5 Tips for Taking Great Candids of Childhood

Great, candid photos of childhood are priceless. They're little heirlooms, little visual memories of an important time of life for them and for us. 

I probably spend an hour every week looking back at the little stories I have captured through the first three years of my son's life. How can all this time have passed?! 

Digital photography makes it easier than ever to take lots of photos but getting great shots takes a little bit of practice. Are you hoping to improve your technique this summer?  

I've put together a little list of 5 tips to help you take great shots that you'll be proud to print. 

Ready to start? OK! 

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#5 Don't ask them to say "CHEESE!"

Since what seems like the beginning of time, we've been teaching people to stare right at the camera and say CHEESE! But I promise you, going the other way - and not teaching your kids to do anything at all for the camera - pays off. 

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Real, genuine moments - the ones that come naturally - they're a lot easier to catch when your kid doesn't become an actor when the camera comes out. And the little vignettes that unfold? They will tell you so much more about your child later on than CHEESE! ever could. 

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PRO TIP: There will always be a time and place for "look right at the camera" photos. Instead of teaching your child to cheese, use funny noises and faces to get their attention. It will not only surprise them and get them to look your way, but it will often get a REAL, GENUINE smile or laugh, too. 


#4 Get on their level. 

If one single thing from this list sticks with you, please let it be this: the best place to be when photographing your child is down on her level.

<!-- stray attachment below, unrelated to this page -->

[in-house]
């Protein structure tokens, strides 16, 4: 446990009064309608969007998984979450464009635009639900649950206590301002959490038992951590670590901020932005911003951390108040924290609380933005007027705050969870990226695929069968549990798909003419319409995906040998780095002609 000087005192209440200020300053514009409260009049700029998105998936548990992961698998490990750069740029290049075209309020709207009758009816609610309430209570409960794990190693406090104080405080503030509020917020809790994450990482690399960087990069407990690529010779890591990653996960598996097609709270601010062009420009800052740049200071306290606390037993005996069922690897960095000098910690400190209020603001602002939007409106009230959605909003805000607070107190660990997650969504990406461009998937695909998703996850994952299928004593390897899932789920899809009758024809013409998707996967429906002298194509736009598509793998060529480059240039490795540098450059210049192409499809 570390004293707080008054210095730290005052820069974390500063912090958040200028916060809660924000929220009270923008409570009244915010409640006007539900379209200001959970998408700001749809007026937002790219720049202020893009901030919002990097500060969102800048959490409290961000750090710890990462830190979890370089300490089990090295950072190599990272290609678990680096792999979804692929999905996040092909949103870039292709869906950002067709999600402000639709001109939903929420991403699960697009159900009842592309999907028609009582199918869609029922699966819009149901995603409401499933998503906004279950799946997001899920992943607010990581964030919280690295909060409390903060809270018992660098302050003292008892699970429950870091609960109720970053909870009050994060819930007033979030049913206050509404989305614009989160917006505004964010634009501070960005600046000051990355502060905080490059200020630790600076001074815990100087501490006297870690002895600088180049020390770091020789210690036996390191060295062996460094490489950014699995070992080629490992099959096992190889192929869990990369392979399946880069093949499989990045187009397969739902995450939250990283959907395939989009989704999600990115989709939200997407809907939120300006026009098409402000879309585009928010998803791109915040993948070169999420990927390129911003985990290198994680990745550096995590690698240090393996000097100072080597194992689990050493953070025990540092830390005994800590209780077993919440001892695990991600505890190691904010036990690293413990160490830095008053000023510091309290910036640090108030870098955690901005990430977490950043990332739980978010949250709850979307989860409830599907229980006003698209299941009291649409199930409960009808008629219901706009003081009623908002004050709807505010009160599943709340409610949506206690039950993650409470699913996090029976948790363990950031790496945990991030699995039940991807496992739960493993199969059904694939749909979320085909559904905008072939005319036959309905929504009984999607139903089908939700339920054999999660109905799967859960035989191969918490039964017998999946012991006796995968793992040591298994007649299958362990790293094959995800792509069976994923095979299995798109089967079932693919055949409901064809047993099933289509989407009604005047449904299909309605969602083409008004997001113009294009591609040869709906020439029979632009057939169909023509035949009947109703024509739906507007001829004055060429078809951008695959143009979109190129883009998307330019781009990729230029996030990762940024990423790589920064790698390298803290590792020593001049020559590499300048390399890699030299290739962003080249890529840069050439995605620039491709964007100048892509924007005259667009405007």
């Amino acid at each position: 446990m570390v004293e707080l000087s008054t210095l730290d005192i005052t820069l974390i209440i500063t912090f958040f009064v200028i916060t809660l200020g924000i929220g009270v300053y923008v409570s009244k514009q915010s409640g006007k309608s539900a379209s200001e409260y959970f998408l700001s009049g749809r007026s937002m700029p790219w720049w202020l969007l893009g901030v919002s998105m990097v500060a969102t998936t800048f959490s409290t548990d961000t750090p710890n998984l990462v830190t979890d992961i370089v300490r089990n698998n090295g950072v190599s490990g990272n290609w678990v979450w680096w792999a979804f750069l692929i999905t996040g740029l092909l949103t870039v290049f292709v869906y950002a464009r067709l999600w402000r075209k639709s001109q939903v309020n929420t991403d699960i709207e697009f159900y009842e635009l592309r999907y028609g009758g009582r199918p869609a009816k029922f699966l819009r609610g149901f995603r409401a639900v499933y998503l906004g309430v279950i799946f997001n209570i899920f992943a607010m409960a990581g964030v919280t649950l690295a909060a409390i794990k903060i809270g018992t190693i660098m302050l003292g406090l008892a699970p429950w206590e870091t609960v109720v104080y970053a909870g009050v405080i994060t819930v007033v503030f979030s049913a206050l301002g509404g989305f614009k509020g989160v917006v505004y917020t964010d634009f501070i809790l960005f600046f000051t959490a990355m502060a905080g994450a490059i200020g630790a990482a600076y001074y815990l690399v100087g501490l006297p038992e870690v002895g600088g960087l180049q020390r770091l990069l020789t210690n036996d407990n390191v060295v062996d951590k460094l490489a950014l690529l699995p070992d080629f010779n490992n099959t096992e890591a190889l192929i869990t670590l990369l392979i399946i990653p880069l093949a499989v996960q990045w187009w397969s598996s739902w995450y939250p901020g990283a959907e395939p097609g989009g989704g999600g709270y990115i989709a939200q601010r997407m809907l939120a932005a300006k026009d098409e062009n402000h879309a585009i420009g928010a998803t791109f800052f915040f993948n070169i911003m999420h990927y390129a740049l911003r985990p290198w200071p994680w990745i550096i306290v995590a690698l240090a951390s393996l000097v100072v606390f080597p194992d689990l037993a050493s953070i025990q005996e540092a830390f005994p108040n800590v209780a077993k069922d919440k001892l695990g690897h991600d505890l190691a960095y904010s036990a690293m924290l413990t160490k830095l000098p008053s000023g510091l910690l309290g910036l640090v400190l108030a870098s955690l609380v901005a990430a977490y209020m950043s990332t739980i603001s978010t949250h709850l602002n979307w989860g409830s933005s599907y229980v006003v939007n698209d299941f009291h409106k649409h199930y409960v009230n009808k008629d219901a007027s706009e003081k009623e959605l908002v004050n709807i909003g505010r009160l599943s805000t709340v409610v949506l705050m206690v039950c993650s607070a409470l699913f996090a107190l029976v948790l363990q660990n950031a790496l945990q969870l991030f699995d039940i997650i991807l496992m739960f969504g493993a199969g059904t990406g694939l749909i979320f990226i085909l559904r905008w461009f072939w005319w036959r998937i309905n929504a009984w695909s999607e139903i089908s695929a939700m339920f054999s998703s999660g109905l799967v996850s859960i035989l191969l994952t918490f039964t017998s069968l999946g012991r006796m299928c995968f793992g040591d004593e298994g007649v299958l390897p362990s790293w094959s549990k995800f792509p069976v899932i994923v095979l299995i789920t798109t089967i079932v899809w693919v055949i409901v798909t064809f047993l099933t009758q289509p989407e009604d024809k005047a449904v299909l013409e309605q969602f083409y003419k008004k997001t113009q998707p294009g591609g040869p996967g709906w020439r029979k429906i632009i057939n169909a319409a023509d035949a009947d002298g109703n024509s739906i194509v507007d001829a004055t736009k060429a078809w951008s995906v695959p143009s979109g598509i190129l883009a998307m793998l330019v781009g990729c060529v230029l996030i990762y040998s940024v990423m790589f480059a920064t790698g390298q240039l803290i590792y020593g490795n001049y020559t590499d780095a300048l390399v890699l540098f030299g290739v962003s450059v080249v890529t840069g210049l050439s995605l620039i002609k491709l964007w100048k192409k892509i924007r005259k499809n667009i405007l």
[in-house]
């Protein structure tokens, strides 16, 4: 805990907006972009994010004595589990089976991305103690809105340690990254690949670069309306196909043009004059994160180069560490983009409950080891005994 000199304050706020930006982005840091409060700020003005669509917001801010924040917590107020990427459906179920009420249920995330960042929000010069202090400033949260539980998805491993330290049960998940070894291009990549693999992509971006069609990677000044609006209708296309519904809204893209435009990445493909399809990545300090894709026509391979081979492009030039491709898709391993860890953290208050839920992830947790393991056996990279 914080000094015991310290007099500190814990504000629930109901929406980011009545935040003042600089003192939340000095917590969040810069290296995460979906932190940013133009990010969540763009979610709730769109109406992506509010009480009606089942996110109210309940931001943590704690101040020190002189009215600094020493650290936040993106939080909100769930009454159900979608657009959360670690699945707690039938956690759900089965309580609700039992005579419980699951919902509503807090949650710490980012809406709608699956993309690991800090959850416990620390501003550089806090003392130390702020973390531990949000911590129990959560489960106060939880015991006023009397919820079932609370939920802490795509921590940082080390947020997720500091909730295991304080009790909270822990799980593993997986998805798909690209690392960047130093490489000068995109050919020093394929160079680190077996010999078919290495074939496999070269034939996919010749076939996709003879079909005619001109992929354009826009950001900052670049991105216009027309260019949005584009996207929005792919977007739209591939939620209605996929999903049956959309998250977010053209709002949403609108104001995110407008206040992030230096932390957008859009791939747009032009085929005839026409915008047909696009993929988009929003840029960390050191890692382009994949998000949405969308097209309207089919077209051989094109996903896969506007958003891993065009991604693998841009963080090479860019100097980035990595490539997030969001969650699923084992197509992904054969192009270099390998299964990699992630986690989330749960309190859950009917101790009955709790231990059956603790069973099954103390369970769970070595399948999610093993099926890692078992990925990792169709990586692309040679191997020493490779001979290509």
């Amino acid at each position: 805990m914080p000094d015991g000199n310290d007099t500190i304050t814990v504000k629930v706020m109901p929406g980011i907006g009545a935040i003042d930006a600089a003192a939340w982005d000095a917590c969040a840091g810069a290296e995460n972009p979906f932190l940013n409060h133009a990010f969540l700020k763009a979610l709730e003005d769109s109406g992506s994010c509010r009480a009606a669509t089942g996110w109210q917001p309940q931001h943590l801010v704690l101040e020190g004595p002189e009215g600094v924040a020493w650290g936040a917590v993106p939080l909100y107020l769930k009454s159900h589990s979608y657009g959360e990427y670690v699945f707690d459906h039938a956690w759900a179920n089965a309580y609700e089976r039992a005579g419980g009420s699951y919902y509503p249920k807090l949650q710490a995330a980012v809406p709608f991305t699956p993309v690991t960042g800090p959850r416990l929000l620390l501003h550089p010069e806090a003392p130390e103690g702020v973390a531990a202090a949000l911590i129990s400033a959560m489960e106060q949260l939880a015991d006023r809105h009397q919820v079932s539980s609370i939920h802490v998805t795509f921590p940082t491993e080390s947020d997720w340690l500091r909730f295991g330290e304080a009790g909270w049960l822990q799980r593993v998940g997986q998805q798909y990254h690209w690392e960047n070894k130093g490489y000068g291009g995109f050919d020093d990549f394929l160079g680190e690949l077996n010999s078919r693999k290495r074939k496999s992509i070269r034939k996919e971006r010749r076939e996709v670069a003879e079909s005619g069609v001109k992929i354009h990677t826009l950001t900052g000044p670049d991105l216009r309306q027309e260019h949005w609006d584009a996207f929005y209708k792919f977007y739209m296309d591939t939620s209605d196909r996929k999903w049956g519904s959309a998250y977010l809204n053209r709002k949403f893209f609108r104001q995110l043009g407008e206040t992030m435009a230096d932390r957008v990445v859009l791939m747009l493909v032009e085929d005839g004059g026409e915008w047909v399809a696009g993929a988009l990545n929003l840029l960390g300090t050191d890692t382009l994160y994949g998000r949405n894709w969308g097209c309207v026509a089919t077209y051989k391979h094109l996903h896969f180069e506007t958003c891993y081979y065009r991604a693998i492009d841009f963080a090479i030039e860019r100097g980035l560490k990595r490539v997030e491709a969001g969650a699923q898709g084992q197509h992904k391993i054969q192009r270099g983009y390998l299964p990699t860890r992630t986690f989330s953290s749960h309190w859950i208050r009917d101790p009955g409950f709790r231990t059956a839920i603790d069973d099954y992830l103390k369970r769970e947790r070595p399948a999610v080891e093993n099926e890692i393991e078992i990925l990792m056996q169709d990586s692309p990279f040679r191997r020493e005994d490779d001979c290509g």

Adults are a lot taller than kids and babies. That means you need to get comfortable with squatting, bending and kneeling to be on eye level. (I spend a lot of time on my belly when I'm working with babies!) 

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Standing above something and shooting downward makes it look smaller and less important. When you get on your child's eye level, you will get a more intimate and connected photograph, a better background and more interesting story. I was kneeling on the ground for the image above. Can you imagine if I stood above him instead? Imagine what would be missed. That face.  His little hands clenched in the cold, clutching the toy of the moment. The adorable little flannel shirt peeking out the bottom of the jacket. Snowflakes falling around him as he walks down the street in front of his Grandma and Grandpa's house in Minneapolis. 

 Getting lots of love from puppies! 

Getting lots of love from puppies! 

PRO TIP: It can be harder to keep the camera steady when you're leaning, kneeling or laying. Make sure to take a deep breath and let it out to stabilize your core if you're worried you might shake a little too much. 


#3 Learn your camera and keep it close (your phone, too)

  A beautiful summer rain started falling during sunset, and I had mere seconds to race in to the house, get my camera (which is almost always on my desk in the living room with lens attached) and capture this. It is one of my favorite images ever taken of my son. 

A beautiful summer rain started falling during sunset, and I had mere seconds to race in to the house, get my camera (which is almost always on my desk in the living room with lens attached) and capture this. It is one of my favorite images ever taken of my son. 

The moments that you are hoping to catch of childhood and life happen in split seconds and you can miss them if you're digging around for your camera because it's put away somewhere.   And by camera, I mean, whatever camera you have - whether it's a DSLR, your iPhone, or a combination.